When I look back to my childhood, from the perspective of a mature 30 year old adult, I realise that it wasn’t so bad after all. My school time had been fairly lonely, and quite isolated from the main stream of other children, that my brother always seemed to be right in the middle of. Although, at the time, I often felt quite miserable, I now realise that it was mostly an illusion. I had permanently compared my quiet, sometimes boring existence, with my brother’s hectic life. He dashed from one party or football match to another. I was always the one left at home, with myself for company, except when Emily and I met up for a walk.
But the illusion was simply that I wanted to be more like my brother, more liked, more active, more interesting. Now, looking back, I realise that I was more comfortable leading my life than he was, leading his. He had an insatiable thirst for recognition. He could become depressed over the smallest critical comment. I realise now, that he was quite insecure. He needed all of those people. He needed their respect, their approval.
The first great change in our routine of school life came with an enormous row in the house. Dave had decided that he wanted to start earning money to finance his active lifestyle. He had also started to smoke and often came home with the smell of alcohol on his breath. My father, quite understandably, wanted Dave to stay on for his ‘A’ levels and go on to university. He was certainly intelligent enough. Dave wanted none of it. He said he wasn’t going to waste his best years studying to sit at a desk all his life. He wanted to start earning now. I thought that Dad was going to have a heart attack. I had never heard him so loud and angry. But Dave would not be turned. He left school immediately after completing his ‘O’ levels and started working on a building site as a labourer two weeks later.
“I’ll be the building site manager within three years,” he grinned, “just you wait and see.”
It was around this time that my school grades began to improve slightly. To this day, I am not sure if I was simply a late developer or whether my improvement was due to my quiet lifestyle and my one real friend. Emily and I were spending more and more time together, helping each other with homework and our long hours in the park. By now, we sat mostly on a bench and chatted, as poor old Senga was finding the long walks to be too tiring, and was happy to lie under the bench and snooze away the afternoon. Her days of chasing balls were over.
If it was possible, Dave’s life became ever busier. He worked ten hours a day, was out late every night with friends and often didn’t come home until the early hours, if at all. That suited me fine, as it meant I wouldn’t be woke up in the middle of the night.
One evening I called round to see Emily, to go for our usual walk. By this time Mrs. Roach, Emily’s mother, had become so used to my visits that she told me that I didn’t need to knock and wait for the door to be answered. I should just knock and enter, which on this occasion, I did.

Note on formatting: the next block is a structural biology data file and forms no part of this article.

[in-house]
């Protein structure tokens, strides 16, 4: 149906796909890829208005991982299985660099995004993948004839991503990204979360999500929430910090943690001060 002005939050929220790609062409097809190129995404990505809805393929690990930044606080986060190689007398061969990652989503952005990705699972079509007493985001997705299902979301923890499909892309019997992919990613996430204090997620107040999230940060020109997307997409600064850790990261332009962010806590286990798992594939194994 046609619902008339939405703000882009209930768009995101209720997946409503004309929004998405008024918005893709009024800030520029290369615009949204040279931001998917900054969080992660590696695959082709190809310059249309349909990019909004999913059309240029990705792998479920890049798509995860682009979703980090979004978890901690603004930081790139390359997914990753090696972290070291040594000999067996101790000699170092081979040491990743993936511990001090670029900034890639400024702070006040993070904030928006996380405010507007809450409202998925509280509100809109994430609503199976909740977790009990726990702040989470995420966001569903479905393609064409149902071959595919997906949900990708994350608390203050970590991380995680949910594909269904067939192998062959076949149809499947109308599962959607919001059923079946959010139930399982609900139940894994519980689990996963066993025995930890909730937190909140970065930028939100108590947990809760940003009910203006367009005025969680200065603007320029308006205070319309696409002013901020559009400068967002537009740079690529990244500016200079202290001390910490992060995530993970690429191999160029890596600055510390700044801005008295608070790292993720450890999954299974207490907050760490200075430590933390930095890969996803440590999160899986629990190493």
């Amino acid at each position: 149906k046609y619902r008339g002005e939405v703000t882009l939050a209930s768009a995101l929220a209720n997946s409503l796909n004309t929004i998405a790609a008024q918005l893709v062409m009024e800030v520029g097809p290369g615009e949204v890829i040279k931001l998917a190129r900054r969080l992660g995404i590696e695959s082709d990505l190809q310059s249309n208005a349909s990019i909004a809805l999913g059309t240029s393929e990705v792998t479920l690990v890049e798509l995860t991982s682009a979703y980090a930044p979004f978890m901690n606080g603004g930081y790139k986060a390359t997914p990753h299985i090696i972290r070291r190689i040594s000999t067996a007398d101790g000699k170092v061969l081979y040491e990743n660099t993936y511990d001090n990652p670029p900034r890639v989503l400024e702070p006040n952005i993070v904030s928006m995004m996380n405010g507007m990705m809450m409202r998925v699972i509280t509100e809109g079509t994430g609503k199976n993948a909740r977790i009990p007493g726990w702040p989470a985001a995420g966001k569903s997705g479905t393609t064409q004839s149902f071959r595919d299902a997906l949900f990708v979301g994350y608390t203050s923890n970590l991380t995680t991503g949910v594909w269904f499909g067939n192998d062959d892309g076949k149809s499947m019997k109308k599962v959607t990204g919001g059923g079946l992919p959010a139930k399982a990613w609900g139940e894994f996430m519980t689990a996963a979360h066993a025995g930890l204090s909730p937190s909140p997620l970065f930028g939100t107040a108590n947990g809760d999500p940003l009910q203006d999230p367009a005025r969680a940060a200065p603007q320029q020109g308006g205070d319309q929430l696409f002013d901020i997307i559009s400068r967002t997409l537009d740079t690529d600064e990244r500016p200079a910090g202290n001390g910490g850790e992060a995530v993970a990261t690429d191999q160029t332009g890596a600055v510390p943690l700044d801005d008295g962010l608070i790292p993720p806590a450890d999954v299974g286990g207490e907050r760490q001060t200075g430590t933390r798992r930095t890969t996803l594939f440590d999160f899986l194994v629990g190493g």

“But I want her to be buried in the garden,” I heard Emily screeching loudly.
“Darling, I don’t think that is a good idea, and anyway, your father won’t be home until the weekend from his business trip. We can’t leave her here until then,” replied Mrs Roach.
Emily began to weep, just as I appeared on the scene. She took one look at me and ran upstairs to her room.
When Mrs. Roach turned towards me I said, “oh sorry, shall I come another time?”
“Senga passed away this morning. Emily wants her to be buried in the garden, but oh I don’t know, it just seems wrong and Jack is not here to take care of it for her.
“I could do it for her if she would like,” I said. “I mean, when I was little we buried our first dog in the garden. I would be happy to help Emily if she wanted.”
Mrs. Roach thought for a moment and said, “You know what Jimmy? I think she would like that very much. So would I. Why don’t you go up and talk with her?”
I had never been to Emily’s room. Somehow, we had never had that kind of close or intimate relationship. I felt quite nervous as I knocked gently on the door. She hadn’t expected me and opened the door with a start. “I want her buried in the…. Oh it’s you, Jimmy. What do you want?”
I went in and we sat on her bed. I explained to her that her Mom would happily let me help her to bury Senga in the garden.
“Oh, would you? Really?” she said, jumping up and hugging me hard. Nothing more was said. Nothing more was discussed, but that hug was the moment where I realised that Emily was more to me than a mere friend, and very different to a sister.
We spent the rest of the evening preparing the grave. We picked some wild flowers from the park, dug a deep hole between the two apple trees at the bottom of the garden and when we were ready we called Emily’s Mum to come down and join us for the burial.
Later, when it was done, I sat with Emily on the terrace while Mrs Roach did some house chores. We held hands for the first time and something passed between us, without any words, that would change our friendship forever.